The Tribune Democrat, Johnstown, PA

Sports

September 4, 2013

Lions have high hopes for Hackenberg

STATE COLLEGE — Christian Hackenberg had to hold on to his secret that he was Penn State’s starting quarterback tighter than his playbook.

After a debut to remember, there’s no doubt which QB is leading offense for the immediate future at Happy Valley.

Hackenberg is the man.

He dazzled coach Bill O’Brien enough in training camp to wrest the job away from Tyler Ferguson and earn the starting spot last week against Syracuse. O’Brien refused to publicly name the starter and keep fans in the dark until pretty much the moment the 18-year-old Hackenberg led the Nittany Lions on to the field at MetLife Stadium.

Hackenberg’s arrival was considered one of the biggest victories of O’Brien’s two seasons at Penn State. He committed before the program was slammed by NCAA sanctions due to the Jerry Sandusky scandal. Nittany Lions fans worried Hackenberg might bail, but he stuck it out and the future is now for the freshman.

Up next for Hackenberg and new-look offense? Penn State’s home opener Saturday against Eastern Michigan.

“Christian’s the starter,” O’Brien said. “But Tyler needs to be ready to play.”

Ferguson, a junior college transfer, played only one series in the 23-17 victory over the Orange.   

Hackenberg was Penn State’s second true freshman QB to start a season opener since 1910. He was 22 of 31 for 278 yards, with a pair of 50-yard touchdown passes in the second half, and he led the Nittany Lions on five scoring drives.

His yards passing total was the third highest by a freshman in school history.

“They threw a lot of stuff at him,” O’Brien said, “and to be able to handle it the way he did overall, is pretty good.”

He was as good as could be expected in the second half, putting away the Orange with an 11 of 16 for 209-yard effort that included a 51-yard score with Allen Robinson and a 54-yarder with Geno Lewis.

O’Brien and Hackenberg hit the film room Monday to review the performance. The numbers were solid, but there’s plenty to improve.

“He’s got great demeanor, great poise,” O’Brien said.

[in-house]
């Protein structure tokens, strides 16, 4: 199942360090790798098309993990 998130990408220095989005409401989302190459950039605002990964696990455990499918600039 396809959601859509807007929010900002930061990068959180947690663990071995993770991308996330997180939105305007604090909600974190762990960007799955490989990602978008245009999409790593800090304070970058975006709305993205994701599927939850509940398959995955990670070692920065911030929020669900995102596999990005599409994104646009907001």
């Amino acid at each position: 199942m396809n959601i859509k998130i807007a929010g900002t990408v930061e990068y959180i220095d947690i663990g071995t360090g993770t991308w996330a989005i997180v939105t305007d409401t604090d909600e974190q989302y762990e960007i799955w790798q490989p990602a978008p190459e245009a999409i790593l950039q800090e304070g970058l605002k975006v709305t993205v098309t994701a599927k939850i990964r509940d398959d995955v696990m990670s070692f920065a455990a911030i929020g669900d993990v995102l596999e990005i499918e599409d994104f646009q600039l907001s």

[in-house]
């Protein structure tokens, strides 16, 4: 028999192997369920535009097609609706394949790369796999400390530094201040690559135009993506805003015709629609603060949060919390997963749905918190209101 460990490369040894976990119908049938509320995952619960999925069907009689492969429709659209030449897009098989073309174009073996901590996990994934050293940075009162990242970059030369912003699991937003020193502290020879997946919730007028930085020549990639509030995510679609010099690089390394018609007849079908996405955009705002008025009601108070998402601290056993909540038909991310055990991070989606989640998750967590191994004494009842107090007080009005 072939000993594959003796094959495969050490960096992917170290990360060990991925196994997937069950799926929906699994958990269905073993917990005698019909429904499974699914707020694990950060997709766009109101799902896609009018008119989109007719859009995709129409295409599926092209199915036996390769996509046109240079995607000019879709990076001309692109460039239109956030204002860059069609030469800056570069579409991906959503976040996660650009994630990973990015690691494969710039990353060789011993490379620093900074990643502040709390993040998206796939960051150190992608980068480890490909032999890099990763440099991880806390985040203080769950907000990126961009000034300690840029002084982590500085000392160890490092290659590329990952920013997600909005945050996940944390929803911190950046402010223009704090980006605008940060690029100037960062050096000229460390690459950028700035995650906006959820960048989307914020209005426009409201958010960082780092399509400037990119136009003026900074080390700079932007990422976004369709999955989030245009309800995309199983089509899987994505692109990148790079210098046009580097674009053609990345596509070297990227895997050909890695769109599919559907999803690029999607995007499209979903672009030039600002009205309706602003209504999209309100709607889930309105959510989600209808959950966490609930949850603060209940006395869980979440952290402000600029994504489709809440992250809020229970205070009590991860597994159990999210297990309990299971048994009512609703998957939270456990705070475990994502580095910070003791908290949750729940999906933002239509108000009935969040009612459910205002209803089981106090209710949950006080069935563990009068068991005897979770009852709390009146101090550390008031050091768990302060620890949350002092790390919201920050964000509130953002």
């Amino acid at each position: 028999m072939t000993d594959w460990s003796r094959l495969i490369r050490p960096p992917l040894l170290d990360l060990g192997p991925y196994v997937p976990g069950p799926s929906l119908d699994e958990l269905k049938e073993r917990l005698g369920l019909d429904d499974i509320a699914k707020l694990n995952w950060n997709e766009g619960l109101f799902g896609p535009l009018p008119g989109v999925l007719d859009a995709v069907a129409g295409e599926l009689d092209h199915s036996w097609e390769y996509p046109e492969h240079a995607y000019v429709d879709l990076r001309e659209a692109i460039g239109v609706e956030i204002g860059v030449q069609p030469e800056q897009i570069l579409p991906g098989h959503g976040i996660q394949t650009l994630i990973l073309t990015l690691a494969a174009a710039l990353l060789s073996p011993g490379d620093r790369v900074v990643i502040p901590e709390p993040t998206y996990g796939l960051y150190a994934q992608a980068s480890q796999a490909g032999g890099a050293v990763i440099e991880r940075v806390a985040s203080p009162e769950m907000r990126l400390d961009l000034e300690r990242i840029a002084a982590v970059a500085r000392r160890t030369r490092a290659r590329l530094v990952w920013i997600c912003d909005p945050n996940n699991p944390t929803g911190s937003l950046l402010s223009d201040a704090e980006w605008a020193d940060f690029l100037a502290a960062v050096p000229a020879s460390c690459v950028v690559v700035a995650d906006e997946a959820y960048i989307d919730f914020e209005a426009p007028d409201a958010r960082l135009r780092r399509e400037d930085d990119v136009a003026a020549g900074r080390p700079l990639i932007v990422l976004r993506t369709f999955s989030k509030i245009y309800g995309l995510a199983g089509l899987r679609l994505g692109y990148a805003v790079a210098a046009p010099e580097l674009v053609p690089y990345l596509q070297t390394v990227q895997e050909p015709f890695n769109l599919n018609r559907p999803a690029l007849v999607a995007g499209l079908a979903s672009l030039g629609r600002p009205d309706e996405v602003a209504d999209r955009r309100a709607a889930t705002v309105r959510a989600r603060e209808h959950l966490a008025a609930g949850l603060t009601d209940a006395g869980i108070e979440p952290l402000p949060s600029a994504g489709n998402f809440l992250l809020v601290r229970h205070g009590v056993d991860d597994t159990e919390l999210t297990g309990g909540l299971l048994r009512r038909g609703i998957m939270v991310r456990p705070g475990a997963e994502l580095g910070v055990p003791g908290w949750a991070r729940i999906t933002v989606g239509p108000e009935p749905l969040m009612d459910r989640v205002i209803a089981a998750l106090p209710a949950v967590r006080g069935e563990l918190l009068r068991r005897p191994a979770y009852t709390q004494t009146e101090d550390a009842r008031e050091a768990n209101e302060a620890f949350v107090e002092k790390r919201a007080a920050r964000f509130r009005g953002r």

“He’s a smart guy, fun to coach.

“He’ll improve.”

Hackenberg did throw two interceptions, and the offense wasn’t helped by a sputtering running game that only gained 57 yards on 38 carries.

O’Brien took the hit for the weak rushing effort.

“The running game plan starts with me,” he said. “I thought the guys blocked hard up front. I don’t know why people think that the offensive line struggled. The offensive line, when the play was called properly and the right play was put into the game, the offensive line blocked very, very well.”

Hackenberg had one more win after the game – O’Brien let him come out and talk to the media, a rarity in the past for Penn State freshman.

“He stuck with us when the sanctions came out,” O’Brien said. “No matter what happens in his career, 10 years down the road, all these guys that did that, they’re better men for having done that. I felt like after a game like that, why wait?”

Penn State is down at least one offensive contributor on Saturday. Tight end Matt Lehman is out for the rest of the season after suffering a knee injury against Syracuse. He caught 24 passes for 296 yards and three touchdowns last season.   

For their efforts against the Orange, Hackenberg and kicker Sam Ficken were named Big Ten players of the week. Ficken has now made 13 straight field goal attempts after going 3 for 3 vs. the Orange.

As the season goes on, O’Brien expects to open up the playcalling for Hackenberg, especially if he looks as comfortable as he did against Syracuse. Without the benefit of an NFL-type preseason, making the jump from practice to a real game at the site of next year’s Super Bowl is a big leap for most players, especially a freshman.

Hackenberg and O’Brien have started to forge the quarterback-coach connection needed to win a lot of games, even if one won’t be in a bowl this year, due to the sanctions.

“He’s been able to pick up so many different things in our offense,” O’Brien said.

 

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